Lost opportunity for openness

INDEPENDENT MEDIA by Steve Anderson

Last month, the government had a perfect opportunity to address Canada’s deficit in Internet openness or “Net Neutrality.” In both the Speech From the Throne and the budget, it should have seized the opportunity to present an openness agenda. If the Conservatives are committed to lifting foreign ownership rules for the telecommunication industry, as mentioned in their speech, why aren’t they first ensuring that Canadians enjoy open access to all the Internet has to offer from our current providers? Seems like they’re putting the cart before the horse or, rather, the carriers before the users.

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Self-seeding veggies

ON THE GARDEN PATH by Carolyn Herriot

Imagine harvesting bunches of nutritious greens you didn’t even plant. You can do this simply by growing kales, chards, spinach, salad greens, mustard greens, parsley and coriander because they are all self-seeding vegetables. Let some of the best plants go to seed and you will have a steady supply of food all year long. Talk about the Garden of Eden! 

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Irish animation illuminates ancient secret

FILMS WORTH WATCHING by Robert Alstead

The Reel 2 Real International Film Festival for Youth, running April 9 to 16 in Vancouver, was established in 1998 to provide “culturally diverse, authentic programming for youth.” While the festival has a younger audience in mind, with audiences engaging in the event through question and answer sessions, and linked classroom discussions, many of the films will have a broader appeal.

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Earth Day Vancouver 2020

EARTHFUTURE by Guy Dauncey

Michelle woke her children early and got them dressed for Earth Day, the Fête de la Terre that would be held that day in the streets and parks of downtown Vancouver, attended by tens of thousands. It was the 50th anniversary of the world’s first Earth Day in 1970 and the whole day was a holiday, beginning with the morning’s huge Earth Parade, followed by a concert in the park.

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Brain over brawn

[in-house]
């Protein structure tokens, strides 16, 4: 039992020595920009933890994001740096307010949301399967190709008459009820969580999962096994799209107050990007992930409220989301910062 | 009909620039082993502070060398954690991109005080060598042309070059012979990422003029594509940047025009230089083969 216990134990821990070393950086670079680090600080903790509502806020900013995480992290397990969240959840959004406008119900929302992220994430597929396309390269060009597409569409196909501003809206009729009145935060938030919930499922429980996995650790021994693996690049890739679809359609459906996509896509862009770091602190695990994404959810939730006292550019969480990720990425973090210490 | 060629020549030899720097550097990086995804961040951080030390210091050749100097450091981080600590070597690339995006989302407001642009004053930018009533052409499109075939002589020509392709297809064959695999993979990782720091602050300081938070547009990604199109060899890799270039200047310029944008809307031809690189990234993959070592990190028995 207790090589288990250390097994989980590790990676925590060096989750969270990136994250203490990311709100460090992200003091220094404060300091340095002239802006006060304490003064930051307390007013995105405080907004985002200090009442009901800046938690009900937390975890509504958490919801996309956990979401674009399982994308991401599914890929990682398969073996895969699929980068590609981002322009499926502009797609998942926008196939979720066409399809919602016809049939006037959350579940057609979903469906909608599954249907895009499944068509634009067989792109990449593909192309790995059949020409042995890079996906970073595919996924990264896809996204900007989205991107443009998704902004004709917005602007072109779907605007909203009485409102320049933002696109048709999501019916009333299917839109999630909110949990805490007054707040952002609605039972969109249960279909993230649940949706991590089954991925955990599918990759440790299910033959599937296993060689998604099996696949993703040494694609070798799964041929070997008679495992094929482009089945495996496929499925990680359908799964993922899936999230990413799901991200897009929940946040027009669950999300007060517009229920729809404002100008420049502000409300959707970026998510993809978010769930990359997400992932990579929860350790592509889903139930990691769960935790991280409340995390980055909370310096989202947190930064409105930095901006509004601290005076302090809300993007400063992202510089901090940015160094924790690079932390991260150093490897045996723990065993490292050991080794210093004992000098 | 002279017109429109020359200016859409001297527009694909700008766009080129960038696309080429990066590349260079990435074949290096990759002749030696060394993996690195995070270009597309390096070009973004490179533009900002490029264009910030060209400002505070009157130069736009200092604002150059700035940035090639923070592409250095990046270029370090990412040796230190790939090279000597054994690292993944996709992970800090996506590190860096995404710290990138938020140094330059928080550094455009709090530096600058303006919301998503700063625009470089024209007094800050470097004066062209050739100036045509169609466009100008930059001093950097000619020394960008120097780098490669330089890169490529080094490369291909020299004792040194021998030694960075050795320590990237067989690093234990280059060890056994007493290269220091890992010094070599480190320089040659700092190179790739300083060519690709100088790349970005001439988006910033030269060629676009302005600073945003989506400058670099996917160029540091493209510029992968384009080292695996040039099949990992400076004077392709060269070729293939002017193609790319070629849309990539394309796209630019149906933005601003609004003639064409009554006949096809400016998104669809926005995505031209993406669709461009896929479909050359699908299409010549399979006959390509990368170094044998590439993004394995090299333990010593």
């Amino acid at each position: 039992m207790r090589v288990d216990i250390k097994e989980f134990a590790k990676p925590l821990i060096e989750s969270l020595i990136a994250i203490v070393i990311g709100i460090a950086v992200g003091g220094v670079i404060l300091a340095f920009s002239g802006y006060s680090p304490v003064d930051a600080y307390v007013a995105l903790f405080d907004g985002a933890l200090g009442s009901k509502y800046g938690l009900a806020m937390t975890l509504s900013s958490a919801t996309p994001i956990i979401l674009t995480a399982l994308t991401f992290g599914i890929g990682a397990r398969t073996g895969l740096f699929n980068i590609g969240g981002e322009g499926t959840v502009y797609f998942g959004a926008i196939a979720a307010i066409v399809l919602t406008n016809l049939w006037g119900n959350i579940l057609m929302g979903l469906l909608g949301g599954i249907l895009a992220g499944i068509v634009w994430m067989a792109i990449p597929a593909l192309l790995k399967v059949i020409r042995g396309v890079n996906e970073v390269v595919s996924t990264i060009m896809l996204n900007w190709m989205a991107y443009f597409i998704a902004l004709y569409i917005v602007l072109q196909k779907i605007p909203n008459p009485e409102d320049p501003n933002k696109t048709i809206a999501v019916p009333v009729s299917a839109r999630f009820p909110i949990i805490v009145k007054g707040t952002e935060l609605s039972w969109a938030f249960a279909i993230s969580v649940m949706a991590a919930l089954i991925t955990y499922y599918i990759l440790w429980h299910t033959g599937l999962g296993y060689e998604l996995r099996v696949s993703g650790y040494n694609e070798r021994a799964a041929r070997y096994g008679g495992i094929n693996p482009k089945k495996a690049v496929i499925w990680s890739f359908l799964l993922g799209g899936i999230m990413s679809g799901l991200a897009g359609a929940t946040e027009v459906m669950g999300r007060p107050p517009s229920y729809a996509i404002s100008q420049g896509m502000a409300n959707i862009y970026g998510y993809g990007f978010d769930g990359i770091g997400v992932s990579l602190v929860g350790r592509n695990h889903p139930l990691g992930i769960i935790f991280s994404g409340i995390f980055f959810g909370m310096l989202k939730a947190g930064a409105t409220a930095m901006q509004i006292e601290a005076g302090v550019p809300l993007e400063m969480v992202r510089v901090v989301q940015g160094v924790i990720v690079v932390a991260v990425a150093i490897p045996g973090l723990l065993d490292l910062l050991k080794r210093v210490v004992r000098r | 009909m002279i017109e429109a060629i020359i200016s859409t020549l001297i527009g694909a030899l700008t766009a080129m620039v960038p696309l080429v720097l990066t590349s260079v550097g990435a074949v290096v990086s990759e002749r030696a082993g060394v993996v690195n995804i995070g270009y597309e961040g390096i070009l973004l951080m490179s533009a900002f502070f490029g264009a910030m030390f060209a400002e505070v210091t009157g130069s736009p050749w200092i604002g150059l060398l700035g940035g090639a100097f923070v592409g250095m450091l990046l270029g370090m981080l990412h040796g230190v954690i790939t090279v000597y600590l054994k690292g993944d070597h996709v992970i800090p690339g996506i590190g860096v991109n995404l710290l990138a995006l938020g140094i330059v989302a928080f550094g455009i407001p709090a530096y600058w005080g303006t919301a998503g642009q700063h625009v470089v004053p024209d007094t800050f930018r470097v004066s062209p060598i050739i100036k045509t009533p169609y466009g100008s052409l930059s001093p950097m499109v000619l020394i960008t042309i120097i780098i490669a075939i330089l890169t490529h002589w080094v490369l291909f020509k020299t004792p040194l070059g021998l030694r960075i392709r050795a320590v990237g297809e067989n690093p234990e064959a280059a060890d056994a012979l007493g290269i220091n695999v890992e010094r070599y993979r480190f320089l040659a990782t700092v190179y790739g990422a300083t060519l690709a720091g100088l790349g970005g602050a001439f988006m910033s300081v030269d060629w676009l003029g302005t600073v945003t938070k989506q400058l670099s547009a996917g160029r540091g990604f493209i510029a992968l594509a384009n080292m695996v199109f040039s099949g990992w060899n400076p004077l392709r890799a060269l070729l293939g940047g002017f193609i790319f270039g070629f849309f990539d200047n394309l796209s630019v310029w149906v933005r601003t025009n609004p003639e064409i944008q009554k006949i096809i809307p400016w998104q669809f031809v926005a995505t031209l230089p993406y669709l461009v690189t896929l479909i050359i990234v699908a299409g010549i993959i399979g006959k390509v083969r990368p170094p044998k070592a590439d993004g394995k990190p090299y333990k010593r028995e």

SCIENCE MATTERS by David Suzuki with Faisal Moola

Many people say George Wald was the greatest lecturer in Harvard’s history. He was certainly the best I’ve heard. Dr. Wald won a Nobel Prize in 1967 for his work on the biochemical basis of colour vision. He and I became friends in the 1970s because we shared a common concern about the misapplication of science, especially during the war in Vietnam. Dr. Wald once captivated me with a story he told:

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The next 500 years

by Leon Secatero, Navajo

The journey we are beginning now is for the next 500 years. What will be the sacred path that people will walk over the next 500 years? Even in the midst of all the changes taking place and all the things falling apart, we are building that foundation now. That’s something important for us to remember and to focus on. If we don’t do it, no one else will.

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The brain under siege

by Lee Gerdes

Young people everywhere are being diagnosed with attention deficit disorder. In the United States, eight percent of children ages four through 17 are diagnosed with ADHD. Among adults, the percentage is between 2.9 and 4.4. However, it is believed that only a third to as much as a fifth of cases of ADHD are diagnosed. This wasn’t the case just a couple of generations ago. Why is attention deficit so prevalent today?

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